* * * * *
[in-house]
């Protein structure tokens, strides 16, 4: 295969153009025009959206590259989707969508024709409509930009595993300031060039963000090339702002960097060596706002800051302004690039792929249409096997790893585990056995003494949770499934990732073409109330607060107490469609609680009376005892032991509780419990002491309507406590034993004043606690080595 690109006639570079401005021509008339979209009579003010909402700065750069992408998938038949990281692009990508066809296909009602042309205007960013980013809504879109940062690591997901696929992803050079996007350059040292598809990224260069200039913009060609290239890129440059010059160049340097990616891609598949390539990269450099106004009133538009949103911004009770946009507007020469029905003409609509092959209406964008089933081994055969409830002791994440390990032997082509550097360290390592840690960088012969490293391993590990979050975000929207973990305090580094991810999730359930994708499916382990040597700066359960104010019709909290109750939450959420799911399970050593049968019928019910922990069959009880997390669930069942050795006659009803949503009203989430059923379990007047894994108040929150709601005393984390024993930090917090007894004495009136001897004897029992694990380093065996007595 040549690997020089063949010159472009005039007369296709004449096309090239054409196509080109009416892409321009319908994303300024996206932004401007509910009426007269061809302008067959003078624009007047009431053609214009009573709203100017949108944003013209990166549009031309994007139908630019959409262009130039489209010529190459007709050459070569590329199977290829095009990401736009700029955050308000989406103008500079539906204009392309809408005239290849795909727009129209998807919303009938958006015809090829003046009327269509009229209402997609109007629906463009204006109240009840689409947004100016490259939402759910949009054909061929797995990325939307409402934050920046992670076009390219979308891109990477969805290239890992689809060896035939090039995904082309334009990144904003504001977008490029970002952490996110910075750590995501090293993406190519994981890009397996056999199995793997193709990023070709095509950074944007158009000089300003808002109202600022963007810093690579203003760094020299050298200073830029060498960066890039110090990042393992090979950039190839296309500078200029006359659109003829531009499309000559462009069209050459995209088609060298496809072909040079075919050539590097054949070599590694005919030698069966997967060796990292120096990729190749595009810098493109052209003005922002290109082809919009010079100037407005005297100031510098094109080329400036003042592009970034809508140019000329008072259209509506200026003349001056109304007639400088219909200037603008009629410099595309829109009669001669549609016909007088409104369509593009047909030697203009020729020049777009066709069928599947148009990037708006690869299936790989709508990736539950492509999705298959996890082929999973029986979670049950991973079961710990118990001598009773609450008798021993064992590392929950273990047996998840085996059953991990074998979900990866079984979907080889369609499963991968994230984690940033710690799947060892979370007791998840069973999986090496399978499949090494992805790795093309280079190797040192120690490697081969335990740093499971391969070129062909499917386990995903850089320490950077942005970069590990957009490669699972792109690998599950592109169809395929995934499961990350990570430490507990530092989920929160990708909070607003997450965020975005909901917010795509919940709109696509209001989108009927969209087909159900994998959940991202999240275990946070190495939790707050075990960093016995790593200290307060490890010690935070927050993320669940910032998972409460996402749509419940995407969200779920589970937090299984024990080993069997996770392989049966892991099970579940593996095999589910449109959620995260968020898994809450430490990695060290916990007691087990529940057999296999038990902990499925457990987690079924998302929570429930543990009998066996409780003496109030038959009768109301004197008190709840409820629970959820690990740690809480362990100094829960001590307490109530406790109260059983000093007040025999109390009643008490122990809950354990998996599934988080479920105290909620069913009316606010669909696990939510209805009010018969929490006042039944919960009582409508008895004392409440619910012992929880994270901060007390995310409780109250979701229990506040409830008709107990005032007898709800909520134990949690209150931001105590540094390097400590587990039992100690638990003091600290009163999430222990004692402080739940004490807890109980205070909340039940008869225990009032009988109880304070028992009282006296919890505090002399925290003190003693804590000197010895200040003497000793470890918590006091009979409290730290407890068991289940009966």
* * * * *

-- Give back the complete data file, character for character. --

[in-house]
């Protein structure tokens, strides 16, 4: 295969153009025009959206590259989707969508024709409509930009595993300031060039963000090339702002960097060596706002800051302004690039792929249409096997790893585990056995003494949770499934990732073409109330607060107490469609609680009376005892032991509780419990002491309507406590034993004043606690080595 690109006639570079401005021509008339979209009579003010909402700065750069992408998938038949990281692009990508066809296909009602042309205007960013980013809504879109940062690591997901696929992803050079996007350059040292598809990224260069200039913009060609290239890129440059010059160049340097990616891609598949390539990269450099106004009133538009949103911004009770946009507007020469029905003409609509092959209406964008089933081994055969409830002791994440390990032997082509550097360290390592840690960088012969490293391993590990979050975000929207973990305090580094991810999730359930994708499916382990040597700066359960104010019709909290109750939450959420799911399970050593049968019928019910922990069959009880997390669930069942050795006659009803949503009203989430059923379990007047894994108040929150709601005393984390024993930090917090007894004495009136001897004897029992694990380093065996007595 040549690997020089063949010159472009005039007369296709004449096309090239054409196509080109009416892409321009319908994303300024996206932004401007509910009426007269061809302008067959003078624009007047009431053609214009009573709203100017949108944003013209990166549009031309994007139908630019959409262009130039489209010529190459007709050459070569590329199977290829095009990401736009700029955050308000989406103008500079539906204009392309809408005239290849795909727009129209998807919303009938958006015809090829003046009327269509009229209402997609109007629906463009204006109240009840689409947004100016490259939402759910949009054909061929797995990325939307409402934050920046992670076009390219979308891109990477969805290239890992689809060896035939090039995904082309334009990144904003504001977008490029970002952490996110910075750590995501090293993406190519994981890009397996056999199995793997193709990023070709095509950074944007158009000089300003808002109202600022963007810093690579203003760094020299050298200073830029060498960066890039110090990042393992090979950039190839296309500078200029006359659109003829531009499309000559462009069209050459995209088609060298496809072909040079075919050539590097054949070599590694005919030698069966997967060796990292120096990729190749595009810098493109052209003005922002290109082809919009010079100037407005005297100031510098094109080329400036003042592009970034809508140019000329008072259209509506200026003349001056109304007639400088219909200037603008009629410099595309829109009669001669549609016909007088409104369509593009047909030697203009020729020049777009066709069928599947148009990037708006690869299936790989709508990736539950492509999705298959996890082929999973029986979670049950991973079961710990118990001598009773609450008798021993064992590392929950273990047996998840085996059953991990074998979900990866079984979907080889369609499963991968994230984690940033710690799947060892979370007791998840069973999986090496399978499949090494992805790795093309280079190797040192120690490697081969335990740093499971391969070129062909499917386990995903850089320490950077942005970069590990957009490669699972792109690998599950592109169809395929995934499961990350990570430490507990530092989920929160990708909070607003997450965020975005909901917010795509919940709109696509209001989108009927969209087909159900994998959940991202999240275990946070190495939790707050075990960093016995790593200290307060490890010690935070927050993320669940910032998972409460996402749509419940995407969200779920589970937090299984024990080993069997996770392989049966892991099970579940593996095999589910449109959620995260968020898994809450430490990695060290916990007691087990529940057999296999038990902990499925457990987690079924998302929570429930543990009998066996409780003496109030038959009768109301004197008190709840409820629970959820690990740690809480362990100094829960001590307490109530406790109260059983000093007040025999109390009643008490122990809950354990998996599934988080479920105290909620069913009316606010669909696990939510209805009010018969929490006042039944919960009582409508008895004392409440619910012992929880994270901060007390995310409780109250979701229990506040409830008709107990005032007898709800909520134990949690209150931001105590540094390097400590587990039992100690638990003091600290009163999430222990004692402080739940004490807890109980205070909340039940008869225990009032009988109880304070028992009282006296919890505090002399925290003190003693804590000197010895200040003497000793470890918590006091009979409290730290407890068991289940009966």